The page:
2016 Ali'i Challenge

Pushing Through to the Finish

By Rani Henderson - West Hawaii Today
If you happened to be at Kamakahonu Beach this past Sunday for the finish of the Big Island’s longest running swim event, the Ali’i Challenge, you would agree it had a pleasant grass-roots familiarity to it.

Maybe it was the potluck-style buffet of sliced watermelon, bananas, and delicious homemade muffins displayed on top of a cooler and a makeshift table, or the few random friends and family scattered along the beachside waiting to cheer their athlete in.

After 30 years of hosting the nostalgic Ali’i Challenge 6-mile Rough Water Swim race from Keauhou Bay to Kamakahonu Beach – not much has changed, which to everyone’s delight, is a good thing.

Race director Tom Sena began the Alii Challenge in 1987 to give Big Islanders a long distance swim race of their own. For the first six years, the event began from Kaiakeakua Beach, next to the Kailua Pier, and finished in Keauhou Bay.

However, Sena soon realized that holding a long distance swim during the middle of Hawaii’s hurricane season often produced stronger currents going against the direction of the athletes. So to take advantage of a following current, he decided to change the direction of the race, starting from Keauhou Bay and finishing on Kamakahonu’s sandy beach. And it’s been this way ever since.

Yet what athletes appreciate the most is Sena’s laid-back and low-key approach - keeping it fun, first-class, and a family-oriented event. It’s no wonder the Alii Challenge continues to thrive year after year.

Nice job Kristen! 2016 Ali'i Challenge Kailua-Kona, Hawaii. #swimhairdontcare  :)

“Seventeen, eighteen, nineteen,” Sena counted as he waited eagerly on the beach for the first finisher with his good ol’ fashioned timing system - a pencil, paper, and wristwatch. “Yep, that’s Daniel Kniseley but he won’t be here for long. I think he’s got to go to work somewhere.”

Kniseley, last year’s Triple Crown Swim Series winner, competed in the “solo” division and claimed his first Alii Challenge victory with his winning time of 2 hours, 18 minutes and 20 seconds. The 55-year old’s time was just shy of Jim McCleery’s 2012 Men’s Master (40-59 years) Individual record of 2:18:00.

And Sena was right. Not a minute after he finished, Kniseley ran out of the water and out of sight.

Sprinting toward the finish in second place and first overall in the relay division were the team of Ryan Cohen and Matthew Ostream with their time of 2:29:48. Both attend and swim for Hawaii Preparatory Academy and are 16-years of age.

“I swam it last year,” Cohen said. “Because the current was against us for the second half of the race last year, I felt that the race was a lot easier this year. The current was with us and things were pretty calm.”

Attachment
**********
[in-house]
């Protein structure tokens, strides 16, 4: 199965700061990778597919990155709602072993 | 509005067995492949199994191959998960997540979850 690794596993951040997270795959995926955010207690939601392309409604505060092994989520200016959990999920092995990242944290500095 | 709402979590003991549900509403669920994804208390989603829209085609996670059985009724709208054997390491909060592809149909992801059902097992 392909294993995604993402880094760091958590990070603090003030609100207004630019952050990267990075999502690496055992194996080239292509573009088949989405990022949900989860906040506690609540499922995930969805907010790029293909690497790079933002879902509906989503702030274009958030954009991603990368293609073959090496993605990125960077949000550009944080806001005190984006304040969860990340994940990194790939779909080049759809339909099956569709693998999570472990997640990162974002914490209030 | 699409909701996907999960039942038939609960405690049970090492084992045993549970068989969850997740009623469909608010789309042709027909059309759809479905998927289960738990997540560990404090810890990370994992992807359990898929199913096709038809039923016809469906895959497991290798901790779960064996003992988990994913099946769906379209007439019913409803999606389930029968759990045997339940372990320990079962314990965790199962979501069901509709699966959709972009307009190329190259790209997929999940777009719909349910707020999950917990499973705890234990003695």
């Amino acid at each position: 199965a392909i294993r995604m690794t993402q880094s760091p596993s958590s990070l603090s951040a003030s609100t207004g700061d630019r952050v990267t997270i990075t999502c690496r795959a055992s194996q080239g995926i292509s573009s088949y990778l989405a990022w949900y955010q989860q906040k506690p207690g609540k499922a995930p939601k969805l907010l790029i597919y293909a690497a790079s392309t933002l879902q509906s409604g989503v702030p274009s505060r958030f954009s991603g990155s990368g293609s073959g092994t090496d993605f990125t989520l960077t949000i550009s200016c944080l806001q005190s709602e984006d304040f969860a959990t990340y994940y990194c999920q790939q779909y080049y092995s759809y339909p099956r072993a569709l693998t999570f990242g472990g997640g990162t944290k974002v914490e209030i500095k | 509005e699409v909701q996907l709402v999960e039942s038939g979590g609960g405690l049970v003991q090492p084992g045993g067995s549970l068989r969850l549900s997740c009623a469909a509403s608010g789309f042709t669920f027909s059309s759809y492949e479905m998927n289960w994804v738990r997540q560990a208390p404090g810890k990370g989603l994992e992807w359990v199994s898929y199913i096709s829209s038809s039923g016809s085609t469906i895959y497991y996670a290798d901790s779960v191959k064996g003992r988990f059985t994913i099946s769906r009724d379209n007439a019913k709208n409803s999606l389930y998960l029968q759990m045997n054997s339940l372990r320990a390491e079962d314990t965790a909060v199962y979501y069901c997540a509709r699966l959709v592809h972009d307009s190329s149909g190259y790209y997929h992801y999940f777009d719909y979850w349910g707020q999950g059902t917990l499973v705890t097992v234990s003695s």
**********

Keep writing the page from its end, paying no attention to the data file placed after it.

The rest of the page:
Ostream agreed that this year’s conditions were near perfect with the exception of feeling some seasickness that became a mental challenge.

“The only time the ocean got rough was when the boats would pass by and cause some waves but that’s the most bumpy it would get,” Ostream said. “This was my first (Alii Challenge) but I think swimming might not have been physically the hardest. It was paddling on the board that made me kind of sick so mentally that was the toughest challenge. I got sick a couple of times but once I got back into the water then I felt okay.”

Third overall and second in the relay division were the dynamic duo of Kealakekua’s Tori Oshiro and Duke “smiley” Becker with their time of 2:33:29. Rounding out the third spot in the team division were Sarah Sermons and her younger brother, Chris Chang, with their time of 2:39:10.

Following Kniseley in the men’s individual race was Keola Oka who finished with a time of 2:41:15 – knocking off an impressive 21-minutes from his time last year. Rob Murray followed in sixth overall and third for the men in 2:50:10.

In the women’s individual race, Kona’s Kristin Old claimed her first Alii Challenge victory with a time of 2:49:20.

“Today was challenging probably more mentally than it was physically,” Old said. “I had a good support crew, Annalee Akagi and her friend Grant, so they kept it positive and kept cheering me on. It felt good till probably the IRONMAN buoy because we had a nice little current, but then after that I felt like we lost a bit of the current. I think for an endurance event like this it’s always more of a mental challenge than a physical one.”

Old, a math teacher at Kealakehe High School and advisor for the Waverider Triathlon Club, added that she swam 8-minutes faster this year and attributed her success to a season paddling with Kai Opua and her focus on endurance training for October’s IRONMAN World Championships. Old is also hopeful to be able to make the women’s crew for September’s Molokai Channel canoe race.

Duke Becker, Kona Aquatics. 2016 Ali'i Challenge.

“I think it’s an endurance thing,” Old said. “The most challenging was trying to stay positive. But when you can mentally push through something as challenging like this, it helps you with the mental aspect of IRONMAN or the mental aspect of distance paddling. You just know that when you put the hard work in, then you can cash it in.”

Rounding out the next two spots in the women’s division was Catherine Spina in 2:58:30, and Denise Boatwright in third at 3:27:30.

When all was said and done, it would be a few jellyfish stings, mouthfuls of watermelon, and lots of smiles summing up Sunday’s 30th edition of the Ali’i Challenge - and with Old’s final remarks putting it all into perspective.

“It can never be a bad day when you get to swim in the ocean like here in Hawaii.”

August 19, 2016 - 12:05am
Kristin Old won the women's individual competition at Sunday's 30th Annual Ali'i Challenge 6-Mile Rough Water Swim race in a time of 2:49:20. (Rani Henderson/Hawaii Sport Events)